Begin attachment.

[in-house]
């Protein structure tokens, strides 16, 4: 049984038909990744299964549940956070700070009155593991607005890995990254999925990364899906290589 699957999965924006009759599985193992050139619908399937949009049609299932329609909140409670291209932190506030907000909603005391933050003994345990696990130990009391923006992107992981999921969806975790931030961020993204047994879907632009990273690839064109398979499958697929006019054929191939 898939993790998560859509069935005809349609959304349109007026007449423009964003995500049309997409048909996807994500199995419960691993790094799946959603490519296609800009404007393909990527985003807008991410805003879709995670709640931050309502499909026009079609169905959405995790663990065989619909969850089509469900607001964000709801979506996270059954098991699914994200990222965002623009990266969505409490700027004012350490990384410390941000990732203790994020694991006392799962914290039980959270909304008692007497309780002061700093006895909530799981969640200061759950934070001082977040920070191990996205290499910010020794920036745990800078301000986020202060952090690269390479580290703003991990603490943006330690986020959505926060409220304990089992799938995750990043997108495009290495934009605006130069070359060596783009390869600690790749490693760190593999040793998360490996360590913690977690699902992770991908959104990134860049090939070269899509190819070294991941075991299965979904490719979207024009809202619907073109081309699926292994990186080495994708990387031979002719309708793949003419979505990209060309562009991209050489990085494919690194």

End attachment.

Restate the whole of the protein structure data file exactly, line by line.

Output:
[in-house]
């Protein structure tokens, strides 16, 4: 049984038909990744299964549940956070700070009155593991607005890995990254999925990364899906290589 699957999965924006009759599985193992050139619908399937949009049609299932329609909140409670291209932190506030907000909603005391933050003994345990696990130990009391923006992107992981999921969806975790931030961020993204047994879907632009990273690839064109398979499958697929006019054929191939 898939993790998560859509069935005809349609959304349109007026007449423009964003995500049309997409048909996807994500199995419960691993790094799946959603490519296609800009404007393909990527985003807008991410805003879709995670709640931050309502499909026009079609169905959405995790663990065989619909969850089509469900607001964000709801979506996270059954098991699914994200990222965002623009990266969505409490700027004012350490990384410390941000990732203790994020694991006392799962914290039980959270909304008692007497309780002061700093006895909530799981969640200061759950934070001082977040920070191990996205290499910010020794920036745990800078301000986020202060952090690269390479580290703003991990603490943006330690986020959505926060409220304990089992799938995750990043997108495009290495934009605006130069070359060596783009390869600690790749490693760190593999040793998360490996360590913690977690699902992770991908959104990134860049090939070269899509190819070294991941075991299965979904490719979207024009809202619907073109081309699926292994990186080495994708990387031979002719309708793949003419979505990209060309562009991209050489990085494919690194």